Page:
A Little Wicked–Ecclesiastes 7:18

It is good that you grasp the one and do not let the other slip from your hand. For the one who fears God will end up with both of them.

Ecclesiastes 7:18

I know that it has been a couple of weeks since I wrote about the preceding verses, probably the most challenging ones in the entire book for a contemporary Christian. I’m talking about the ones that tell you not to be too wicked (which we would expect) but also not too righteous. Really? And as we ponder those directions, if you’re like me, you’ll find yourself saying, “Not too wicked? So I can be a little bit wicked?”

A little over a week ago, I found myself walking through the crowded sidewalks around Times Square headed to a sixth-row seat at, of all musicals, Wicked. As we navigated the Friday-night press of people, we encountered some rather awkward street evangelists. They might have been aiming to be too righteous, but that’s not what puts them in my mind today.

I heard a voice in that crowd, although I never saw the speaker, who quite distinctly said, “The people of this world have chosen their god!” Looking around, I could see that this man was correct. The gods of Times Square include thinly veiled sexuality, alcohol, food, material possessions, overhyped celebrities, and endless entertainment. And here I was walking to a musical that had filled a nearly 2,000-seat hall for 16 years with people falling all over themselves to pay a hundred dollars and more per ticket.

Should I have turned my back on the Gershwin Theatre as soon as I heard those words? Should I have taken my ticket out and ripped it up, since giving it away would have been tempting someone else into the iniquity of the world? In short, was I wallowing in idolatry as I listened to singing about “Defying Gravity”?

Those thoughts crossed my mind quickly and just as quickly gave way. After all, we were on the sixth row, nearly close enough to be spit upon.

What the verse today suggests to me is that we do not have to utterly abandon the pleasures of this world in order to remain in God’s good graces. If I’m reading this correctly, then I can be a little bit wicked without utterly letting go of righteousness. I can enjoy a musical, provided I’m neither obsessed by it nor indulging in something truly ungodly. I can enjoy secular music, rich food, an indulgent vacation, and the other pleasures of this world without letting go of righteousness.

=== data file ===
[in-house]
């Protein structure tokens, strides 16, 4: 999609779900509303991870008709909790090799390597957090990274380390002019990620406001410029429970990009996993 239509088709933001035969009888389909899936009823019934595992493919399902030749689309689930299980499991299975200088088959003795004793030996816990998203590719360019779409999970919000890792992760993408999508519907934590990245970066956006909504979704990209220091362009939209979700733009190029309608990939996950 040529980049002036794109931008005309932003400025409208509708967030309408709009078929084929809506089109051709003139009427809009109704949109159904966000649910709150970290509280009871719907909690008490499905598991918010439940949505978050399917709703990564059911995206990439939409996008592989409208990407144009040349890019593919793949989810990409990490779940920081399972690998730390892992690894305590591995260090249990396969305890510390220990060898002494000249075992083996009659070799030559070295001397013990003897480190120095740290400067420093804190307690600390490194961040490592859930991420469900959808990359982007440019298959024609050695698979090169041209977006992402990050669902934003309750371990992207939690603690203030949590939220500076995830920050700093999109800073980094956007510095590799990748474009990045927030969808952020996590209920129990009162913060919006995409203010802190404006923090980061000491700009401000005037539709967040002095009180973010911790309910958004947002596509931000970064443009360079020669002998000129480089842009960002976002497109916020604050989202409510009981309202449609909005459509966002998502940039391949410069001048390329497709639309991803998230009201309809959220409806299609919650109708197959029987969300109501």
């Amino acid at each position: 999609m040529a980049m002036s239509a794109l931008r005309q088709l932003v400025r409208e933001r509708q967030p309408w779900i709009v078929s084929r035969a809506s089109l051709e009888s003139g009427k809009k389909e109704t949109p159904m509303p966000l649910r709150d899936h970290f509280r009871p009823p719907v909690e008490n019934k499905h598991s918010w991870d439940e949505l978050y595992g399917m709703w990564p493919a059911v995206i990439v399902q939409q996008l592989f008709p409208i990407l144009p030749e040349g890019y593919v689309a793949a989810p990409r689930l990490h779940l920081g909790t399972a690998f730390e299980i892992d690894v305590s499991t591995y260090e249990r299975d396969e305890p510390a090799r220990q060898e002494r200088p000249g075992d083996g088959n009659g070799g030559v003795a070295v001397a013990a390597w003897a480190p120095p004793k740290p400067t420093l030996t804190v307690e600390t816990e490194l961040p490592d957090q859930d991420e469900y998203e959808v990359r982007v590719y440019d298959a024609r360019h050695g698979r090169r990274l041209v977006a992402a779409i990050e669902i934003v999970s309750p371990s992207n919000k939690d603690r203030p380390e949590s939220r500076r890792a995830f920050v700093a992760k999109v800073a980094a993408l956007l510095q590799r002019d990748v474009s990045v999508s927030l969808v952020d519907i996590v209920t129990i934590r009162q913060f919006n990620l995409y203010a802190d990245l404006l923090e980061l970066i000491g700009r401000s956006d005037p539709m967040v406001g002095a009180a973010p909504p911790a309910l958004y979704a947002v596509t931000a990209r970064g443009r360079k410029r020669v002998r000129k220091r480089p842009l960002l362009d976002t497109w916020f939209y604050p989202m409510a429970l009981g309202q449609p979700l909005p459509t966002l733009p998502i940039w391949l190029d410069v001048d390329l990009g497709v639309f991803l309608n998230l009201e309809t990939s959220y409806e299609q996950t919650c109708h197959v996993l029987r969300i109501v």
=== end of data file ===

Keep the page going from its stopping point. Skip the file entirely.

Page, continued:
I know that even as I say this, I’m getting into slippery slope territory. As a bright and sin-inclined human, I can rationalize anything once I start deciding that a little wickedness is okay. But if I remain in touch with the Holy Spirit, the God that I have truly chosen, then I’m going to find myself pulled back when I move into dangerous territory.

And when that happens, as the closing song of Wicked says, “I’ll be changed for good.”

The End of Gungor

They’re gone. Gungor walks (and plays) the earth no more, and I had no idea. I didn’t even get to send flowers to the funeral.

Last night, my son informed me that one of his musical heroes, Michael Gungor (with wife Lisa), had elected to put an end to their musical project of the last several years, the cleverly named Gungor.

A couple of years ago, in 2017, Michael caused a fair stir by referring to the idea of the blood of Christ being necessary to effect atonement as “horrific.” Precisely, he tweeted this:

I simply think blood sacrifice is a very limited and less than timely metaphor for what the cross can mean in our culture.

My initial thought is that Twitter is a really poor place to lay out anything as complex and transcendent as theology, but Michael went through a series of tweets that made his non-evangelical theology pretty clear if not nuanced. The comment brought about–imagine this–a host of impassioned responses. The artist himself complained “White dudes keep retweeting this with snarky comments.” This led him to attempt to clarify:

To see it as literal and out of context- that God needed to be appeased with blood is not beautiful. It’s horrific.

According to my son, the band just couldn’t go on with all the controversy. Perhaps. Perhaps they weren’t getting some of the bookings or ticket sales in the wake of the kerfuffle. Perhaps we should take Michael Gungor at his word on the change:

Gungor feels to us like it’s done what it needed to do. Said what it needed to say.  And now it’s time for something new.

In that same blog post, Michael admits that things have changed.

For the last 4 albums, we’ve sometimes left many of our fans confused or frustrated— “What are they singing about now?” “Do they even believe in Jesus anymore?”…etc But we’ve always tried to stay true to what’s happening in our hearts at the time of recording a record.